Israel under fire for ‘shoot-to-kill’ policy as Palestinian family mourns lost son

Special Israel under fire for ‘shoot-to-kill’ policy as Palestinian family mourns lost son
Israeli military had changed tactics to be more aggressive, a Palestinian official told Arab News. (AFP/File)
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Updated 08 October 2022

Israel under fire for ‘shoot-to-kill’ policy as Palestinian family mourns lost son

Israel under fire for ‘shoot-to-kill’ policy as Palestinian family mourns lost son
  • Parents of Salama Raafat Sharaya’a say he was shot dead on Monday but IDF yet to confirm
  • Netzah Yehuda Battalion blamed for spike in fatal shootings

BIRZEIT: The parents of a 19-year-old Palestinian man believed to have been shot dead by Israeli soldiers say they have begun receiving mourners, despite having yet to receive offical confirmation of their son’s death.

The family think that Salama Raafat Sharaya’a, from Birzeit in central West Bank, was killed when the vehicle he was in with two other young men was fired on close to the Jalazun refugee camp, north of Ramallah, at about dawn on Monday.

It is believed that two of the occupants were killed at the scene and the third was injured. The bodies of the victims and the injured man were taken away by Israel Defense Forces, but it has not responded to Palestinian authorities’ requests to identify them.

Nasser Sharaya’a, Salama’s uncle, said that although the family had not received official confirmation, they believed the teenager had been killed.

“We do not know his fate, so the family decided to receive mourners for his death,” he told Arab News.

In the past it has taken several months for the bodies of Palestinians killed by Israeli troops to be released to their families for burial. Sharaya’a said he did not want Salama’s mother and sisters to be left not knowing what had happened to him.

Hundreds of Palestinians, including senior political and security officials, have sent their condolences to the family.

Sharaya’a, who worked at a car wash in Ramallah, is one of 113 Palestinians killed by the IDF since the start of the year. The death toll — the highest for five years — has sparked outcry among rights activists over the IDF’s alleged use of excessive force.

Palestinian Authority spokesperson Ibrahim Melhem told Arab News that the high number of fatalities was a result of Israeli political and military leaders issuing a shoot-to-kill directive to troops on the ground.

The blood of Palestinians was being used as a political tool to win over right-wing voters in the upcoming Israeli elections, he said, adding that spikes in killings had been recorded close to previous polls.

Melhem also criticized the “timid” reaction of the international community to the shooting of Palestinians, which he said was giving a green light to Israel to continue with its shoot-to-kill policy.

A senior medical source from the Palestinian Ministry of Health told Arab News that Israeli soldiers “deliberately shoot with live ammunition at the upper parts of the body” to ensure the target is killed rather than wounded.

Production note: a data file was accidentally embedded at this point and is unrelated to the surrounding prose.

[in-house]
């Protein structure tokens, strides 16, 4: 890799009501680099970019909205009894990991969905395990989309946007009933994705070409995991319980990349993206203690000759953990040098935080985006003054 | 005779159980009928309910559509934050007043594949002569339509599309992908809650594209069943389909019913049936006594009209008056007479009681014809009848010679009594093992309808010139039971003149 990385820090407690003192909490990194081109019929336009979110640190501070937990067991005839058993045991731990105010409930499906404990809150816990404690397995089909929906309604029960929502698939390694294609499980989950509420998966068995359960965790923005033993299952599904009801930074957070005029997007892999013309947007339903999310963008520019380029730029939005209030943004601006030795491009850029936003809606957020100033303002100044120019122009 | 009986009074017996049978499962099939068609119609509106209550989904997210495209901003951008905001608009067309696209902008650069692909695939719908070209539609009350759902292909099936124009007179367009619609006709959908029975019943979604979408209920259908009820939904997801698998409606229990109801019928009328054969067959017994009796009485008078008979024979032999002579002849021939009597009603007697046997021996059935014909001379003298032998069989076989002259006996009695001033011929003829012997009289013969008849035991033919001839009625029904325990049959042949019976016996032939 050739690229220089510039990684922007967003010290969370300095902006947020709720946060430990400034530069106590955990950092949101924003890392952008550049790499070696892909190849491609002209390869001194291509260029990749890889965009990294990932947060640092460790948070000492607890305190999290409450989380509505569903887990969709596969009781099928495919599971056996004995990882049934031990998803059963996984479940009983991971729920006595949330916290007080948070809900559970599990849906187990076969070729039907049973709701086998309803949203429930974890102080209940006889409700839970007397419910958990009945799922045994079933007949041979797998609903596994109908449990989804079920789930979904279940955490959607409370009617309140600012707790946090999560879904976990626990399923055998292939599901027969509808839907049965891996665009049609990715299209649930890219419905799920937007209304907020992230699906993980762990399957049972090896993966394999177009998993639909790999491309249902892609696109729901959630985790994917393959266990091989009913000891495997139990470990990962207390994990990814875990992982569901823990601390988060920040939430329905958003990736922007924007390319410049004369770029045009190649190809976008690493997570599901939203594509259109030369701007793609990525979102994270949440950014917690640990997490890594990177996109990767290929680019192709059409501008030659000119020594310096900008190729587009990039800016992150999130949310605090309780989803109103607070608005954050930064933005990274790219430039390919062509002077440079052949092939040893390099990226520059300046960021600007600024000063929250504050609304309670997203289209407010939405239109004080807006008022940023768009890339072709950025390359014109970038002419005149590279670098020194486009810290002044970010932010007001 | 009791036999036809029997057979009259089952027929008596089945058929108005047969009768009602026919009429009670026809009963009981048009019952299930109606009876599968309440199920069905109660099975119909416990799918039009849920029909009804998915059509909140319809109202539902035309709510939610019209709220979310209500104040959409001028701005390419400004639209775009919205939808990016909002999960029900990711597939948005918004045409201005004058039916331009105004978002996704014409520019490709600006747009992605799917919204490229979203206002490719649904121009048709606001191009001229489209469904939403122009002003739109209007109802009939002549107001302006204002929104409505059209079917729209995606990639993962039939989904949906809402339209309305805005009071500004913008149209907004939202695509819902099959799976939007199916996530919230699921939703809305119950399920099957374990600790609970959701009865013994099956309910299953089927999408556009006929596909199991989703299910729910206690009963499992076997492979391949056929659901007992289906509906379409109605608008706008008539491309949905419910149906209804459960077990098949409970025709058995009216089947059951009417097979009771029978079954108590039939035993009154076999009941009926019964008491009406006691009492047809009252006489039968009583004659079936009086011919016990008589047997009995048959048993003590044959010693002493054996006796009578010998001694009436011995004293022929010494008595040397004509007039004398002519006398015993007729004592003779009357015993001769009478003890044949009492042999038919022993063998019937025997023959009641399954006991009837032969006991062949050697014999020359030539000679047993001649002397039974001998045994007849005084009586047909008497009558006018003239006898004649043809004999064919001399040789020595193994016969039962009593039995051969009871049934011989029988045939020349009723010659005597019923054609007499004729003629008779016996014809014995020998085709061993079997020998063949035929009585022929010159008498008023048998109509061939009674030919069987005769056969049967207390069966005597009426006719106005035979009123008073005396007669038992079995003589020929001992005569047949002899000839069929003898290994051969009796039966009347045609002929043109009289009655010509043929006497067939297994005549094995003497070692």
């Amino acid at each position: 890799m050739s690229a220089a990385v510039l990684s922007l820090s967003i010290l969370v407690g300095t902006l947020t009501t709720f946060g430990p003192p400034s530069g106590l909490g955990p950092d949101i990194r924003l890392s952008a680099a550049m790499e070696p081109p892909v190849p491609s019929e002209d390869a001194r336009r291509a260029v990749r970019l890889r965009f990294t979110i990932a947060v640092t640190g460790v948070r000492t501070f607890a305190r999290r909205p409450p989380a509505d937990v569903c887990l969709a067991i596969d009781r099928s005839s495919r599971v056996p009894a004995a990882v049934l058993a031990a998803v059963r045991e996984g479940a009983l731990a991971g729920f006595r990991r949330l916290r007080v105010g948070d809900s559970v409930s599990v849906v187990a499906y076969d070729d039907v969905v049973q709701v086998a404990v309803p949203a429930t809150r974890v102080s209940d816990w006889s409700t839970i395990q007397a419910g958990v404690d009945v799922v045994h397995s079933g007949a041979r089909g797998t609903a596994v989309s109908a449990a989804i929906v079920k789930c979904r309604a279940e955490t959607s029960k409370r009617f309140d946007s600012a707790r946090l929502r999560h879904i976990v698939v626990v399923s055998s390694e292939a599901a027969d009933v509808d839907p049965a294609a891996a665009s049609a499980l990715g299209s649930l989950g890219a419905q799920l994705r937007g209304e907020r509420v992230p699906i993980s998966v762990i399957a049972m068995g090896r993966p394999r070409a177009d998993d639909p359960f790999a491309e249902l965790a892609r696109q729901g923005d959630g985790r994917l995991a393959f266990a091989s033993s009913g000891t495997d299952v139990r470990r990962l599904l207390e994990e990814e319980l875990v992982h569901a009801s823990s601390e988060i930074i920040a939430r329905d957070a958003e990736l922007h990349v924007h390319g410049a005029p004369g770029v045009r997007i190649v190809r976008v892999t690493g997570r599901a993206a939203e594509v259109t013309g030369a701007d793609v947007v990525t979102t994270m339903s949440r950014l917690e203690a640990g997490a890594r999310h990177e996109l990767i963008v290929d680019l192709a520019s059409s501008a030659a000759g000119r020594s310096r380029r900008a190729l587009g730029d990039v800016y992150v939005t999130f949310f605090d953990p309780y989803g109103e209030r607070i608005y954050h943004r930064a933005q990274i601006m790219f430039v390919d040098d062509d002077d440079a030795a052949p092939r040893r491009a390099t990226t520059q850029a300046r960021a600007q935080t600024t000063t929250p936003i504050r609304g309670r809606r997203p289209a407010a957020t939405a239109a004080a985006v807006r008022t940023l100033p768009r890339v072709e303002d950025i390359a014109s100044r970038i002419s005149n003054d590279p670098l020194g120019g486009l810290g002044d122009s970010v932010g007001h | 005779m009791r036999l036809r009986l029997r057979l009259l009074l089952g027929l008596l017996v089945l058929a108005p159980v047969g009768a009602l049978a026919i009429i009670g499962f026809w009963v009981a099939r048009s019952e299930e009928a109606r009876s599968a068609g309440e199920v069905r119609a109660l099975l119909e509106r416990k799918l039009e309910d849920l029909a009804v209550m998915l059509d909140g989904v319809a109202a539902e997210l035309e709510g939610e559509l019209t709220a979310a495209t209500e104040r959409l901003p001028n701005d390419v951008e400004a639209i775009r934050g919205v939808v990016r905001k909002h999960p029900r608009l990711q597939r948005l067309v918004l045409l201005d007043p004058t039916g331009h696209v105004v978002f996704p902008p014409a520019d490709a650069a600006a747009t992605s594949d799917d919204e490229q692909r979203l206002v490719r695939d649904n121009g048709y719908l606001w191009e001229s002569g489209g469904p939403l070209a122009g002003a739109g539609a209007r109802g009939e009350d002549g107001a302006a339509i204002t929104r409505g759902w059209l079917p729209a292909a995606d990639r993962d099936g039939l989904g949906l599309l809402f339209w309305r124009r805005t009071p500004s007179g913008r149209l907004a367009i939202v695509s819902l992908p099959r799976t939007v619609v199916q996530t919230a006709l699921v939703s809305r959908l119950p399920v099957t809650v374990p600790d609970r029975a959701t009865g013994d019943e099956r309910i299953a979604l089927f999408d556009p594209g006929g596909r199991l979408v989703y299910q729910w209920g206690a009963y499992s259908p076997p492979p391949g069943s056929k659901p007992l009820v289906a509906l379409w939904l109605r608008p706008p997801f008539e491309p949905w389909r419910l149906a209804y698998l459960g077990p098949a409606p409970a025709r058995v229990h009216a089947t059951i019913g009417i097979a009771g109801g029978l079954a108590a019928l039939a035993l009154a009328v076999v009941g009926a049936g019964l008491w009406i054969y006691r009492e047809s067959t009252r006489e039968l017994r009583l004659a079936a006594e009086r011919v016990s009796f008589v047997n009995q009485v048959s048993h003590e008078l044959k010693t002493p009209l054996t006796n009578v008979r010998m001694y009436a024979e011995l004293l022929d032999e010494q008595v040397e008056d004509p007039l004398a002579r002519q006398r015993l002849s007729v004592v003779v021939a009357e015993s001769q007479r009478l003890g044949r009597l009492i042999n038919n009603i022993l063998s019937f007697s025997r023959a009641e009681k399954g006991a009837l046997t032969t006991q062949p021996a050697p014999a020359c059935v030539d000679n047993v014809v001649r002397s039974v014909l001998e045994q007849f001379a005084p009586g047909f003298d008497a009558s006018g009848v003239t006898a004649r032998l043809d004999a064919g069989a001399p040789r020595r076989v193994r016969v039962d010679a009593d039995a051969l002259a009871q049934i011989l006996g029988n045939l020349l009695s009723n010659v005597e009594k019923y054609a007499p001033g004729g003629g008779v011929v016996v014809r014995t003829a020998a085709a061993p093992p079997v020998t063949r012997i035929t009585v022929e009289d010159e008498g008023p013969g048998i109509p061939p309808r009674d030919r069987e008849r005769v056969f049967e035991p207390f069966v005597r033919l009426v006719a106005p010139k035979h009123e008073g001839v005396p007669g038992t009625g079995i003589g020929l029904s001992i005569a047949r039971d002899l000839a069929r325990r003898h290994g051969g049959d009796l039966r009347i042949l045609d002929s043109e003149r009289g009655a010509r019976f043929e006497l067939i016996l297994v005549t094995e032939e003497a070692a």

This was a significant change to what had happened in the past, when it was more likely for Israeli soldiers to aim at their targets’ lower limbs so as to disable but not kill them, the source said.

It was also common for the Israeli army to prevent Palestinian ambulance crews from getting to people injured in shooting incidents, meaning that victims were simply left to bleed to death, the person said.

Even if an ambulance did get through, crews were often unable to save victims of gunshots, the source said.

“If it is an injury to the head, it is difficult for the ambulance crew to save that person.”

Several human rights organizations blame the IDF’s Netzah Yehuda Battalion, which operates in the West Bank, for the rise in the number of fatal shootings of Palestinians, like 78-year-old Omar Asa’ad who was shot dead in Jiljlya village in northern Ramallah in January.

Israeli military expert Eyal Alima told Arab News that although the IDF had dismissed claims it had adopted a shoot-to-kill policy, the death toll told a different story.

“The IDF justifies the (fatal) shooting of Palestinians by saying that when its forces in the West Bank come under fire they regard themselves as being on a battlefield rather than on a police mission.”

“So they respond by firing without any restrictions,” he said.

Alima added that the change coincided with the start of the “Waves Breaker” operation in April when the IDF added nine battalions to its operational force in the West Bank.

That was introduced in a bid to shorten the time it took for Israeli forces to arrest wanted Palestinians, as most attempts resulted in a lengthy gunfight, he said.

Alima said that although there had been several calls — from the US and even from within the Israeli army — to dismantle the Netzah Yehuda Battalion or remove it from the West Bank, the IDF had refused to do so.